When Dawud Hakim opened a bookshop in Philadelphia in 1959 devoted entirely to African-American literature, it seemed that very few Americans were interested in the books he was trying to sell.
“He got a rude awakening because, back in the day, people weren’t buying books by Black people, for Black people," said his daughter Yvonne Blake, who runs Hakim's Bookstore today.
But since the death of George Floyd at the hands of police, Blake said she's watched in amazement as anti-racist titles have begun to dominate best-seller lists, with many non-Black Americans seeking to educate themselves on how to be better allies to the Black Lives Matter movement.
“I am amazed that it has taken this long for white America to realize we were not making all these stories up,” she said.
But even as books about anti-racism are flying off the shelves, the proceeds are being funneled primarily through Amazon, Barnes & Noble and other large retailers, with titles such as "How to Be Anti-Racist," "Stamped from the Beginning" and "The New Jim Crow" topping best-seller lists on Amazon last month.
From February through April of this year, the number of small business owners dropped by about 20%, meaning about one out of five small businesses closed their doors. But in the same amount of time, a staggering 40% of Black-owned businesses owners said they were not working, according to an analysis from the Stanford Institute for Economic Policy Research.
It’s a conundrum that has inspired countless social media posts encouraging people to shop at Black-owned businesses. On July 7, a social media campaign called #BlackOutDay2020 is encouraging 1.5 million people to avoid buying anything online or in-store unless it's from a Black-owned business.
Now, a newly-launched website called the Racial Justice Bookshelf makes it much easier to skip Amazon and spend money directly with Black-owned bookstores instead. The site was created by Leah Rajaratnam, a 29-year old who works in advertising who realized that despite many well-intentioned lists circulating on social media, there was no central repository for online orders.
Instead, purchasing from a Black-owned bookstore often meant navigating each individual bookstore's website, or calling the store directly to place orders. Rajaratnam wanted to create something akin to Amazon, but directed only to Black-owned bookstores – a tool for well-meaning but busy people who want their dollar to go further.
"I wanted to catch that second layer of people who won’t take those extra steps," she said. She recruited fellow allies of the Black Lives Matter movement, Maya Man and John Soat, to help turn what began as a humble Google spreadsheet into a website that allows you to buy from about 90 Black-owned bookstores in a few clicks.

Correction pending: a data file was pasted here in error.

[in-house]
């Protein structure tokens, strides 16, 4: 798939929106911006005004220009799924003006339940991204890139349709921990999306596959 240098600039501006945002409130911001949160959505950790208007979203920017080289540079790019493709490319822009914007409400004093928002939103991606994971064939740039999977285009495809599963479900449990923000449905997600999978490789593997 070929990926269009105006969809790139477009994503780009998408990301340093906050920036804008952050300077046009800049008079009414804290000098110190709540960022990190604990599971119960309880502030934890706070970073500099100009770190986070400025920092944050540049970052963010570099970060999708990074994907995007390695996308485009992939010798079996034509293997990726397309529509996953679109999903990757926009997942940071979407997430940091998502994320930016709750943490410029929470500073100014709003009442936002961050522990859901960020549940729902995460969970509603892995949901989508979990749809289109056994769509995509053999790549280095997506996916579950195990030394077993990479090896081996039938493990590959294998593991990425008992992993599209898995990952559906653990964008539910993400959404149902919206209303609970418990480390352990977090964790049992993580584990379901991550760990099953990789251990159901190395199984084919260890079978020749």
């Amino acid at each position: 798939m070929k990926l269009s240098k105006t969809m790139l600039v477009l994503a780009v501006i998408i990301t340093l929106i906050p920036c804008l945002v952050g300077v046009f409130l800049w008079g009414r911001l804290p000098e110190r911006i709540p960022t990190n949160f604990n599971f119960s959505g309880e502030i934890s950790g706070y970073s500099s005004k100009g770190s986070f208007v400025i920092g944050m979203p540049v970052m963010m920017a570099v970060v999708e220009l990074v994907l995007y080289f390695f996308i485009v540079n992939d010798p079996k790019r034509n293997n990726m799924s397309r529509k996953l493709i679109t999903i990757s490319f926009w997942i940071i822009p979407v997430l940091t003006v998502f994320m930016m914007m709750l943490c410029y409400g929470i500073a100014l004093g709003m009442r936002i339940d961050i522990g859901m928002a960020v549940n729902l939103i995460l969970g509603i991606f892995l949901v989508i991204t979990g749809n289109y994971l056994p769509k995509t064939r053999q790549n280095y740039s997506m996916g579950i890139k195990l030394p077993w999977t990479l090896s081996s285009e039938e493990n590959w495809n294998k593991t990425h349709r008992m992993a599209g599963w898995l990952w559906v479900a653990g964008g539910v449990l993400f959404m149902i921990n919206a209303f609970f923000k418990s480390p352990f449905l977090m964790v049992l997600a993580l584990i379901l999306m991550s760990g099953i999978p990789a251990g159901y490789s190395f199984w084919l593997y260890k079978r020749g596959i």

“It's great that books about racial justice are hitting the bestseller list, but real change won’t happen until people start to do the work in their own lives and communities to mend racial inequality,” Rajaratnam said. “Buying these books directly from Black entrepreneurs who’ve often built their careers around promoting diverse voices and stories is a good start.”
The site was launched in June and already has had 7,500 visitors, Rajaratnam said. She updates the site weekly to direct would-be buyers to stores that have titles in stock, and she frequently checks in with the proprietors to solicit feedback and ensure the site is still helpful. The work is volunteer, and Rajaratnam does not take a cut of the proceeds.
Jeannine A. Cook, shopkeeper of Harriett’s Bookshop in Philadelphia, said the demand for anti-racist literature in recent weeks has been almost overwhelming. She said she often has backorders while waiting for more books to be physically printed and shipped.
Cook, who was denied funding through the federal pandemic relief package called the Paycheck Protection Program, said that although much of her support is local, the majority of her sales recently have been online.
Since the death of George Floyd, she said, “people protested with books … I think there is something really amazing about that.” But ultimately, she said, it’s about “making sure you are putting your money where your mouth is.”
For many Black booksellers, it’s encouraging to see non-Black Americans seeking to educate themselves about topics like systemic racism, implicit bias and historical injustices. At the same time, they say it’s an education that’s long overdue.
“We’ve been in business for 61 years and nothing like this has ever happened,” said Blake. She wishes her father Dawud, who founded the bookstore and passed away in 2013, were alive to see the titles he cherished in such high demand. “He just really got no support from the beginning … because what he was doing was so different,” she said. “I’m overwhelmed at the response from people because it vindicates everything that he fought for.”